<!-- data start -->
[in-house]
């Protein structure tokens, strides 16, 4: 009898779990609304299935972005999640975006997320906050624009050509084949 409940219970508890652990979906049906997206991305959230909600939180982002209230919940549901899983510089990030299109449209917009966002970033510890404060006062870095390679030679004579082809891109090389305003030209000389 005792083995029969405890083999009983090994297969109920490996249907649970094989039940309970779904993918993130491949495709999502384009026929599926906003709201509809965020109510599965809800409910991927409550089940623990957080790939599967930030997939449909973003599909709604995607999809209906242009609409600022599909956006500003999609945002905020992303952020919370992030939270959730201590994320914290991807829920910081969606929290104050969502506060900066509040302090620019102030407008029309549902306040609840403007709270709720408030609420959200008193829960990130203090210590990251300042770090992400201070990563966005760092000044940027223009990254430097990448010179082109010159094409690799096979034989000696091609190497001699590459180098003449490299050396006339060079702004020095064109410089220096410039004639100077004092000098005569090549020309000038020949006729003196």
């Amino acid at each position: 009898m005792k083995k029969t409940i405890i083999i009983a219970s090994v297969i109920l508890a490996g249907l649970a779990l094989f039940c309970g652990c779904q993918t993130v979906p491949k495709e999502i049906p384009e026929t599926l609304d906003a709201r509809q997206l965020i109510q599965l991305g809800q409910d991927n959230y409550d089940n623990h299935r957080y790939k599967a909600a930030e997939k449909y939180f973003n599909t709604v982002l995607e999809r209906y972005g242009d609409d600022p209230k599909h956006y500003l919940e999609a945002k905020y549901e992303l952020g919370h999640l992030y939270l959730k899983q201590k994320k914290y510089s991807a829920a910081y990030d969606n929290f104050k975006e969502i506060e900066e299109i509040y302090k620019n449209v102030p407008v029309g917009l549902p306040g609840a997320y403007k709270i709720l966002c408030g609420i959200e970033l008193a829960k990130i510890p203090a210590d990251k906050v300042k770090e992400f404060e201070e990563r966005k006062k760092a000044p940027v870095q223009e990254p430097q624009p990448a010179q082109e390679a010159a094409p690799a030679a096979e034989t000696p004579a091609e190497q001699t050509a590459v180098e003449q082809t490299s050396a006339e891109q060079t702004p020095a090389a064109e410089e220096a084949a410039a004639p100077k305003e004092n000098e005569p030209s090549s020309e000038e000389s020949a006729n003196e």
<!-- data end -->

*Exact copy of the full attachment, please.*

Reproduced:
[in-house]
């Protein structure tokens, strides 16, 4: 009898779990609304299935972005999640975006997320906050624009050509084949 409940219970508890652990979906049906997206991305959230909600939180982002209230919940549901899983510089990030299109449209917009966002970033510890404060006062870095390679030679004579082809891109090389305003030209000389 005792083995029969405890083999009983090994297969109920490996249907649970094989039940309970779904993918993130491949495709999502384009026929599926906003709201509809965020109510599965809800409910991927409550089940623990957080790939599967930030997939449909973003599909709604995607999809209906242009609409600022599909956006500003999609945002905020992303952020919370992030939270959730201590994320914290991807829920910081969606929290104050969502506060900066509040302090620019102030407008029309549902306040609840403007709270709720408030609420959200008193829960990130203090210590990251300042770090992400201070990563966005760092000044940027223009990254430097990448010179082109010159094409690799096979034989000696091609190497001699590459180098003449490299050396006339060079702004020095064109410089220096410039004639100077004092000098005569090549020309000038020949006729003196």
């Amino acid at each position: 009898m005792k083995k029969t409940i405890i083999i009983a219970s090994v297969i109920l508890a490996g249907l649970a779990l094989f039940c309970g652990c779904q993918t993130v979906p491949k495709e999502i049906p384009e026929t599926l609304d906003a709201r509809q997206l965020i109510q599965l991305g809800q409910d991927n959230y409550d089940n623990h299935r957080y790939k599967a909600a930030e997939k449909y939180f973003n599909t709604v982002l995607e999809r209906y972005g242009d609409d600022p209230k599909h956006y500003l919940e999609a945002k905020y549901e992303l952020g919370h999640l992030y939270l959730k899983q201590k994320k914290y510089s991807a829920a910081y990030d969606n929290f104050k975006e969502i506060e900066e299109i509040y302090k620019n449209v102030p407008v029309g917009l549902p306040g609840a997320y403007k709270i709720l966002c408030g609420i959200e970033l008193a829960k990130i510890p203090a210590d990251k906050v300042k770090e992400f404060e201070e990563r966005k006062k760092a000044p940027v870095q223009e990254p430097q624009p990448a010179q082109e390679a010159a094409p690799a030679a096979e034989t000696p004579a091609e190497q001699t050509a590459v180098e003449q082809t490299s050396a006339e891109q060079t702004p020095a090389a064109e410089e220096a084949a410039a004639p100077k305003e004092n000098e005569p030209s090549s020309e000038e000389s020949a006729n003196e």